August 24, 2018



- Jelly Fish are not actually fish. They are invertebrates, a term that means animals with no backbones. Not all jellyfish are clear, they can be vibrant colors like red and orange. Some can even produce their own light, an ability called bioluminescence.


- Jellyfish tentacles can be as long as 10 feet and can contain thousands of stingers.When touched, a jellyfish's stingers will pierce a person's skin and release venom that often causes painful symptoms.




- A beached jellyfish can still sting. Even a dying jellyfish outside of the water or a detached tentacle floating in the water can release venom. Steer clear of jellyfish when you can, matter where you find them.




Follow these tips if you or a loved one is stung:


To treat a sting, use sea water not fresh water. To treat a jellyfish sting, rinse the affected skin with sea water. Do not pour fresh water over the area or use human urine. Do not apply pressure bandages, meat tenderizer, alcohol, ethanol or ammonia to the affected area.


• Don't touch the area with your bare hands. After you rinse with sea water, try to remove the remaining stingers with something other than your bare hands such as tweezers, a towel or gloves. You may also want to cover the ares with shaving cream or baking soda paste and scrape with a flat-edged object like a credit card.


• Over-the-counter pain relievers can be used to treat the pain and anti-itch cream or an antihistamine can help treat itching.

Follow up for less severe stings:Use ice packs or over the counter pain relievers antihistamines for welts. Clean open sores three times a day and apply antibiotic ointment. Bandage if needed.





The following tips may help you avoid jellyfish stings:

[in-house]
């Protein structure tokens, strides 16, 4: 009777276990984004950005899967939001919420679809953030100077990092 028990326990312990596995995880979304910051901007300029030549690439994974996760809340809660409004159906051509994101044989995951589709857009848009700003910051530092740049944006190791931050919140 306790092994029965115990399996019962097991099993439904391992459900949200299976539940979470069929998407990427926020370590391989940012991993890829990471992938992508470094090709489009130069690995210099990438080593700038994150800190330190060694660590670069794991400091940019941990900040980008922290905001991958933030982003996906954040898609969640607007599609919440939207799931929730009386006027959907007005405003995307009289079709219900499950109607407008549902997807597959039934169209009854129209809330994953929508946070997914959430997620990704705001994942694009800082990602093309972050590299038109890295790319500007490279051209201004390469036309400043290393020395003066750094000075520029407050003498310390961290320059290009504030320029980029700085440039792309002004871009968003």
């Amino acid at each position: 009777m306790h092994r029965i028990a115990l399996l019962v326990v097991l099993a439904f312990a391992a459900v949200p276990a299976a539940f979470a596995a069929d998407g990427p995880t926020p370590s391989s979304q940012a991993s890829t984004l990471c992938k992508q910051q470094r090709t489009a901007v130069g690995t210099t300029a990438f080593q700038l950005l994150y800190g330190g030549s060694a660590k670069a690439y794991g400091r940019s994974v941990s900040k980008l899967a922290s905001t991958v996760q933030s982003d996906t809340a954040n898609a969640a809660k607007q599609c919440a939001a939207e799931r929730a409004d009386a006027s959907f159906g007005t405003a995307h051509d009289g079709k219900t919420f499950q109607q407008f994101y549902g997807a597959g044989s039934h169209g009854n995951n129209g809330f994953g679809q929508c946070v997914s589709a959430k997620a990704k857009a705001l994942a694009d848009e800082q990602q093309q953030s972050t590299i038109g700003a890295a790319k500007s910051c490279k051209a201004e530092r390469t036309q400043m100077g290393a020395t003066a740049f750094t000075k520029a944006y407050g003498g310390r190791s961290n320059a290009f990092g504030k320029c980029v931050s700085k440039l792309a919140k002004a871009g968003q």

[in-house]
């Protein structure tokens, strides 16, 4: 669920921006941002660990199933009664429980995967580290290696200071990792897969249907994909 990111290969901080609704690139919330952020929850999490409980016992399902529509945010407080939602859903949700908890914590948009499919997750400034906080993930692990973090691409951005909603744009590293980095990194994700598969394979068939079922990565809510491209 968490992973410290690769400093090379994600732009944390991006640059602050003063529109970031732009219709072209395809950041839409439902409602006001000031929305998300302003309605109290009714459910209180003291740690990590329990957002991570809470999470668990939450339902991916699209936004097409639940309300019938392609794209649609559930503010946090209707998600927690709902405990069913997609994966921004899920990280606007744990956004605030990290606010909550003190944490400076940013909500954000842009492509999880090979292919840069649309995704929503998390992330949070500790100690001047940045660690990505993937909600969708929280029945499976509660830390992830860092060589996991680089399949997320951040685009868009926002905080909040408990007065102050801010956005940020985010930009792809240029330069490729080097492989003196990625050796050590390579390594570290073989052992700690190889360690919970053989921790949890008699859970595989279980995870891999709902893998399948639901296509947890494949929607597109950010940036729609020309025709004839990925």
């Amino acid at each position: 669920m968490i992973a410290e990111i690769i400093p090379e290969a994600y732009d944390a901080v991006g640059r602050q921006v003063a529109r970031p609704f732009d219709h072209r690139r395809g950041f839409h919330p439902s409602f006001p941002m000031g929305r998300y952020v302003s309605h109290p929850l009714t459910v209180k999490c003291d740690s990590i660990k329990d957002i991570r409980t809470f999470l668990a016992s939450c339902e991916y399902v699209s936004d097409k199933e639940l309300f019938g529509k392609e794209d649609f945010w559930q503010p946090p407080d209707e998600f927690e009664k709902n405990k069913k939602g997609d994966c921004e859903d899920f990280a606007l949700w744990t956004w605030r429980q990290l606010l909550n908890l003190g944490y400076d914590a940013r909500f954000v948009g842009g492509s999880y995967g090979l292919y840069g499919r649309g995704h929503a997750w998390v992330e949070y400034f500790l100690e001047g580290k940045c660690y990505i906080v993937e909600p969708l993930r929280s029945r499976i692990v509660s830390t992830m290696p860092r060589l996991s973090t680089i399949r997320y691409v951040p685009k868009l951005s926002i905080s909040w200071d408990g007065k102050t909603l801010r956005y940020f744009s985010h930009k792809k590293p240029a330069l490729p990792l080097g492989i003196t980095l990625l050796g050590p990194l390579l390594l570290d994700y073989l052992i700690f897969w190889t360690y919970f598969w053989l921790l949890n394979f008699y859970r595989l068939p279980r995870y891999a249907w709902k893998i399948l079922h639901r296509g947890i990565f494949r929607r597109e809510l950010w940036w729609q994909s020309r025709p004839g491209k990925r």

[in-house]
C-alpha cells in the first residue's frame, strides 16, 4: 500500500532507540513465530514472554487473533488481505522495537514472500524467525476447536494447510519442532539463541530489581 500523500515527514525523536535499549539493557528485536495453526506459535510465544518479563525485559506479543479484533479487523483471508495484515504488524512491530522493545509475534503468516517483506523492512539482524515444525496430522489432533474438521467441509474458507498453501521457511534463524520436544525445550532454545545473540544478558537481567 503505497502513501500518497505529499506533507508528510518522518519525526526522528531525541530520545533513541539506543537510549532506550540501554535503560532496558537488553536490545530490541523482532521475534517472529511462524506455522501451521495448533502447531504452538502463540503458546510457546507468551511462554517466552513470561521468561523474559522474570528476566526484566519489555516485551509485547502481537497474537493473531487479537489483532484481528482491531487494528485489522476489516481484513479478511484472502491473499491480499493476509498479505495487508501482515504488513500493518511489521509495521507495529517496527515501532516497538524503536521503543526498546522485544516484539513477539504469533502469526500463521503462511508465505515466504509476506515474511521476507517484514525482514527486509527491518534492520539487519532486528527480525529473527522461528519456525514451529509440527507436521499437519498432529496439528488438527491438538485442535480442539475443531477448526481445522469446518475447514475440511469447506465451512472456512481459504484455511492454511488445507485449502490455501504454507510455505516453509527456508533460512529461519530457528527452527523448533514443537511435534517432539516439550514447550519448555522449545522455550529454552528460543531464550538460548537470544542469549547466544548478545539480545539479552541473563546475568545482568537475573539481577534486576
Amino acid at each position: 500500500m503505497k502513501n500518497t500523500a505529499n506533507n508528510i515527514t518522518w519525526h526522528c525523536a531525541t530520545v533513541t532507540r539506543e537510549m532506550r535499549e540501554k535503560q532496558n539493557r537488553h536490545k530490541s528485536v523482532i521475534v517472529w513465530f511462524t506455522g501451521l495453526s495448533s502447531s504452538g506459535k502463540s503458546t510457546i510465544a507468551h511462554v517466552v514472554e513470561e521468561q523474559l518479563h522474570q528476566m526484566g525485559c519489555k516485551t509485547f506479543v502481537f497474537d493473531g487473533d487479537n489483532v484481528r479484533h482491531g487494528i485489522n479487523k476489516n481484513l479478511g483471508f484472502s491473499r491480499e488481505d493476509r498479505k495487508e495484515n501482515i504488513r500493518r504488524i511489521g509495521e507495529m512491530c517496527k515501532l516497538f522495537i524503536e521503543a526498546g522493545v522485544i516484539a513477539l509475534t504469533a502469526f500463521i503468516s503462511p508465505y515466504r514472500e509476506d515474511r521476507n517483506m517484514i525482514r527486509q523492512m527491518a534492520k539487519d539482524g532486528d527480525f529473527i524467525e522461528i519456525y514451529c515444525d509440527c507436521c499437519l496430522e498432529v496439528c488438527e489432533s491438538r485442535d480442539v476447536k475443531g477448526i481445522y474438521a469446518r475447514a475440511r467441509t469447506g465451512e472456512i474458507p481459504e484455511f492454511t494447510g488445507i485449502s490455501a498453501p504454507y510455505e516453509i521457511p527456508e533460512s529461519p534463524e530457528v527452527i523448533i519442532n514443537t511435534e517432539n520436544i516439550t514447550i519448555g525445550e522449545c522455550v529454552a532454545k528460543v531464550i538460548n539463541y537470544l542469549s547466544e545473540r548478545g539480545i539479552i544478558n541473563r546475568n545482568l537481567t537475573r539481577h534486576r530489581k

• Get information about conditions. Talk to life guards, local residents or officials with a local health department before swimming or diving in coastal waters, especially in areas where jellyfish are common.


• Avoid water during jellyfish season. Stay out of the water when jellyfish numbers are high.


• Use protective lotions. Some clinical evidence shows that anti-jellyfish sting protective lotions may result in fewer stings after exposure to jellyfish tentacles. It may be especially helpful to people at high risk of stings, such as children or people with existing medical conditions.


• Wear a protective suit. When swimming or diving in areas where jellyfish stings are possible, wear a wet suit or other protective clothing. diving stores sell protective "skin suits" or "stinger suits" made of thin, high-tech fabric. Consider protective footwear as stings can also occur while wading in shallow water.





• It's OK to wash your eyes with sea water. but get to the ER as soon as you can. They'll flush your eyes with saline and give you pain medications. The ER doctor will probably send you to an ophthalmologist, a doctor who specializes in eye care.




Not really. Most are unproven. You may hear about these, but don't try them:


• Baking Soda

• Meat tenderizer

• Pressure Bandage

• Urine

• Alcohol

• Scraping out stingers

• Rinse with fresh water

• Rub with a towel


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